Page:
-Do you think this event should prompt HR to revisit codes of conduct? If so, what should they look out for or consider including in light of current events?

It's 100% imperative that HR has access to a broad-based "Professional Conduct Policy" that gives them the ability to take employment action across a broad range of unforeseen circumstances. A great Professional Conduct Policy (PCP) not only lists specific things for consideration in the workplace, but includes broad language that suggests conduct and behavior outside the workplace that is inconsistent with the values of the organization may warrant an employment decision by the company, if the company deems the behavior and conduct makes it impossible for the company to more forward with the individual as a member of the team.

Great Professional Conduct Policies provide flexibility for HR leaders, because you can't cover every scenario this crazy world is going to throw at you. 

That said, great HR leaders treat these policies as a last resort for action, only using them if it's apparent the employee can't move forward.

2021 is the best! You know I'm around for the punishing emails. Don't hate me because won't automatically term someone. Great HR Leaders evaluate, consider, then show decisiveness. That's what makes them great.


The Value of a Confidential Search BEFORE You Fire an Incumbent...

We've all been there. There's an incumbent in a key position, and for whatever reason, they're not getting it done.

So you do what you have to do. You make a move (more gracefully known as an organizational change) and you open up the role. If you're lucky, you nail the search, and within 45 days, you've got the new person starting. 

But, of course, sometimes the search in question is a train wreck, or maybe it's just a difficult search. 30 days turns into 60, then to the siren-emoting 90 day mark. In the interim, team members who now have no manager or a weak position interim leader are sending each other videos of famous castaways to note their rudderless floating in your organization.

Which begs the question - should you have done a confidential search and kept the struggling person in their role until you found a replacement?

Confidential searches feel bad - a true d**k/ass**** move in the mind of many. But before you discount this type of search as counter to your organizational ethos/values/integrity, you should probably ask yourself what the true cost of having the spot open for 60-90 days is.

Let's workshop whether a confidential search is right for you. How does the team feel about the person underperforming in the role in question?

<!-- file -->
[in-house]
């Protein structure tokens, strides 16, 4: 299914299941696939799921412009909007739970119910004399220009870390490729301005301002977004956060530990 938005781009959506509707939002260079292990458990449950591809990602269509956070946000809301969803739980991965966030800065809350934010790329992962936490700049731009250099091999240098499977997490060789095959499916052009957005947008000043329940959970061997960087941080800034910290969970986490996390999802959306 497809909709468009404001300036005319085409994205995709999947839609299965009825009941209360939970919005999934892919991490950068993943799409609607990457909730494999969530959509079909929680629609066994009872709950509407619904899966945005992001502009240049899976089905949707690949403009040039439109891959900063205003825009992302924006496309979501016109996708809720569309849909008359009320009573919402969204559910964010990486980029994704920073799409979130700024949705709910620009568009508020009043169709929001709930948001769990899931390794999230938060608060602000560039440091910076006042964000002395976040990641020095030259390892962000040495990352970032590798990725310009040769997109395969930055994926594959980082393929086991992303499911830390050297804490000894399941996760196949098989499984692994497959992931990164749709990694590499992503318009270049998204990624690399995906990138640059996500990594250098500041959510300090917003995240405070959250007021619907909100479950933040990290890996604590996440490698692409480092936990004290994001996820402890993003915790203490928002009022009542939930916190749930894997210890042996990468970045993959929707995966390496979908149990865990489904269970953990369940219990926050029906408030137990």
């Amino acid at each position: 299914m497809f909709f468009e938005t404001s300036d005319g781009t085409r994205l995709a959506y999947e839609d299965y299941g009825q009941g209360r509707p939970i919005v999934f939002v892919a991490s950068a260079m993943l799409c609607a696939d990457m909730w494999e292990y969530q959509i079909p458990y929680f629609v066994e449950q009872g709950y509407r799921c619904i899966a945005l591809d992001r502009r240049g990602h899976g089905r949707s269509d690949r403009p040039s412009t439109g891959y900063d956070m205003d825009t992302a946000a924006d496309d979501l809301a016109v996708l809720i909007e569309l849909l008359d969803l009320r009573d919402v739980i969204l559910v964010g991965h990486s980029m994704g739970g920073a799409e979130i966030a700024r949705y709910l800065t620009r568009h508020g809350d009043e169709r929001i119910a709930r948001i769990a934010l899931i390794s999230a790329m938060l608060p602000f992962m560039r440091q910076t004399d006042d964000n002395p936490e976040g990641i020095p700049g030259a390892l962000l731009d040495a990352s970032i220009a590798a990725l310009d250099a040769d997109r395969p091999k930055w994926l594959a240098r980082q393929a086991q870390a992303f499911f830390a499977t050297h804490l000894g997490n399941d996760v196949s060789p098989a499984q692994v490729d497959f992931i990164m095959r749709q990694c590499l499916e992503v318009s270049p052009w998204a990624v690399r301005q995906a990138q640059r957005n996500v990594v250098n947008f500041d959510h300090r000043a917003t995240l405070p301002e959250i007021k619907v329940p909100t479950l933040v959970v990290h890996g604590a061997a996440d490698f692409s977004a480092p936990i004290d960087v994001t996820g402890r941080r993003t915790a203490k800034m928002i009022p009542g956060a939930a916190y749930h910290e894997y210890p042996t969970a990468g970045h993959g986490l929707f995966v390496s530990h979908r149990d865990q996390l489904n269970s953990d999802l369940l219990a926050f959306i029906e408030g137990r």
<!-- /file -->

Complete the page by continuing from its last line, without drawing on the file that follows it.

--They hate him. OK! Your instincts to term and do a search are on the money. You'll be seen as a liberator, someone who "gets it" and made a move. Victory lap time, maybe even an email that majestically positions you as a liberator. If you are really up for it, hold a F2F meeting after the change with the team!

--They like/love her. DANGER. This team is likely focused on the person, not the performance. You term her, and you're the ass****, and the longer it takes you to fill it, the more chaos there is going to be. THIS SCENARIO IS THE ONE WHERE DOING A CONFIDENTIAL SEARCH MAKES THE MOST SENSE. Protect yourself before you (as Ice Cube so eloquently once put it) wreck yourself.

--They're neutral. There's no love or hate. This is the jump ball, and the big question is whether you feel lucky. Well, do you?  Because if you think you can make the move and get this thing filled in 45 days, you're probably OK. But the longer the spot is open, the shittier people are going to get. This one's on you. Tough call for sure.

For a nice primer on the potential value of the confidential search, I present two scenarios from the world of college football in 2020. Auburn University decided to part ways with Head Coach Gus Malzahn after 8 years, firing him in season and starting a national search. After a reported 7 candidates told them no in a very public way, they finally made a hire. The fan base (parallel to your employees) widely believed the search to be a complete clown show, because it took a long time (which can and will happen to you) and because the misses were so public (less likely to happen to you, except if you decide to make the team part of an interviewing process).

Now contrast that with the University of Texas (UT).  UT also wanted to change their football coach, but chose to talk to candidates in the background (confidential search) and have a deal done before they made a move. As a result, the announcement of the firing of Tom Herman was followed up by the announcement that UT was hiring Alabama Offensive Coordinator Steve Sarkisian within 24 hours of the press release of the firing.